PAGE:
Employers: Back to work interviews

Back-to-work interviews help to reintegrate staff returning to the workplace. This can include planned absences such as maternity leave or a sabbatical.  The aim is to welcome employees back, brief them on any relevant matters and ensure they are fully prepared to take up their duties again.

The most frequent use of return-to-work (RTW) interviews arises after sickness absence.  UK employers seem to suffer a very high incidence of “chronic Monday-itis”.  Short absences for relatively minor matters form the vast majority of ill health absence, so it’s important to deal with this type of absence rigorously and tactically and that’s what I’ll be focusing on in this article.

Such meetings are one of the most effective tools in the managers’ arsenal of absence management techniques.  The fly in the ointment is that many mangers dislike carrying out RTW meetings and either fail to do them or fail to do them correctly. They say things like, ““HR says I have to do this” or bark out something like, “Good holiday?!”  Often they are so uncomfortable with being ‘pink and fluffy’ that they go through the process staring steadfastly at the toe of their shoe, refusing to engage with the employee.

RTW meetings are only of any real use if they’re carried out properly. This is a matter more of technique than content. Consider the facts in each case (one size doesn’t fit all).  If the employee generally has good attendance (i.e. most workers), the interviewing manager should take the following steps:

  • Welcoming the employee back; look the employee straight in the eye and smile.
  • Check to see that they are OK to work; determine whether he’s taking medication that might have safety implications.
  • Find out whether there are any adjustments we need to consider, brief them on any relevant matters and complete the paperwork.
  • Take the opportunity to thank them for their commitment to the organisation.

Note that where there is an underlying medical reason for the absence the condition may be a disability, so it’s essential to explore what reasonable adjustments can be made to accommodate a return to work.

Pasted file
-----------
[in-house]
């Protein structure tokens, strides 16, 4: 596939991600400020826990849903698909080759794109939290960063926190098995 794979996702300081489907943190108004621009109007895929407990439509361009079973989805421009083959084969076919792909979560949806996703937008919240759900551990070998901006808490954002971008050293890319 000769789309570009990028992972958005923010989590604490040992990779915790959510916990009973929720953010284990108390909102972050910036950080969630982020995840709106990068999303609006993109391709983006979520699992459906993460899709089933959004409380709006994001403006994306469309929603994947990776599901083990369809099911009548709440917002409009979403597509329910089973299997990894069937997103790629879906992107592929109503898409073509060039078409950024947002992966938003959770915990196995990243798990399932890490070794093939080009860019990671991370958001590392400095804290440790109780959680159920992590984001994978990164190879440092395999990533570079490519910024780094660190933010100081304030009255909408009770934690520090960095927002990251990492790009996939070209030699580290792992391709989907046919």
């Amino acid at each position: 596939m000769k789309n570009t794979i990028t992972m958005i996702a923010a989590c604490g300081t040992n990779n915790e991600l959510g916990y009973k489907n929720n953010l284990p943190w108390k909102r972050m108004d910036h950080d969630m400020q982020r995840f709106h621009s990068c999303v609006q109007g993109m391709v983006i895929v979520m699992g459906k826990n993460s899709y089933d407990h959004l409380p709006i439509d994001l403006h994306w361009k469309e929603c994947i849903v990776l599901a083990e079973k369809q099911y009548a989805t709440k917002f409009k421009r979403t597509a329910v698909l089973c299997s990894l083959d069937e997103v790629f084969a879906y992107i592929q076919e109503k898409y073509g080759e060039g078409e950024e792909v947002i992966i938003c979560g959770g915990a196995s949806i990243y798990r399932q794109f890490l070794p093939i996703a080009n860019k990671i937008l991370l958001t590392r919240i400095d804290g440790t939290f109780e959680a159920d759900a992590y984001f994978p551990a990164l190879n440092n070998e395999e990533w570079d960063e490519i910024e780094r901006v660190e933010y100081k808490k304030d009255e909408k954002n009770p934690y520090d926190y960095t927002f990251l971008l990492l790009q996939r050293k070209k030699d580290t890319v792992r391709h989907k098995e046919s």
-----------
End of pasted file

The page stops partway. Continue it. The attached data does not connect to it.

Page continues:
Where an employee has poor attendance, but there doesn’t appear to be an underlying medical condition linking the absences, it’s a different approach.  The manager should still take steps 1-3 as laid out above.  But the similarity ends there.  In this case ask if there is an underlying medical reason causing the absence.  Express concern about their health and ask what can be done to help them improve their attendance.  Show them their attendance sheet.  In many cases, the employee doesn’t know how much time they have taken and this exercise will be enough to correct the problem.

Ask probing questions, for example, where there’s a pattern ask about it, (“Five of your six days of absence have been on a Monday; that’s rather curious.  What’s happening?”) Wait for an answer.

Where the employee has confirmed that there is no underlying medical reason for absence and there’s nothing you can do to improve his attendance, suggest a target (“You’ve told me there’s no underlying medical reason for your absences and there’s nothing we can do to help you increase your attendance. Given that the average person takes no more than about six or seven days sickness a year, it will be reasonable to agree that you’ll take no more than two days off in the next six months, won’t it?”)

Sometimes the employee aggressively asserts the genuine nature of his illness.  (We call them “screamers”.)  It’s bullying behavior which tries to intimidate a manager into backing off.  The correct answer is to look coolly over your reading glasses and point out that you’re not a doctor, so you can’t comment on the genuine nature of the employee’s illness; but as his manager, you have grave concerns about his poor level of attendance.  You have a duty to explore that with him and do what you can to support him in improving it.

While fair and compliant, the ‘Headmistress approach’ calls the employee to account and takes him slightly outside his comfort zone.  He then has to make a choice as to whether he will meet attendance requirements, leave or be managed out.

This usually does the trick, but where employee doesn’t meet the attendance targets, move to the formal process.

Find out more:

There are some excellent tips on return to work interviews from the University of Sheffield.

This video on return to work interviews explains the process further.

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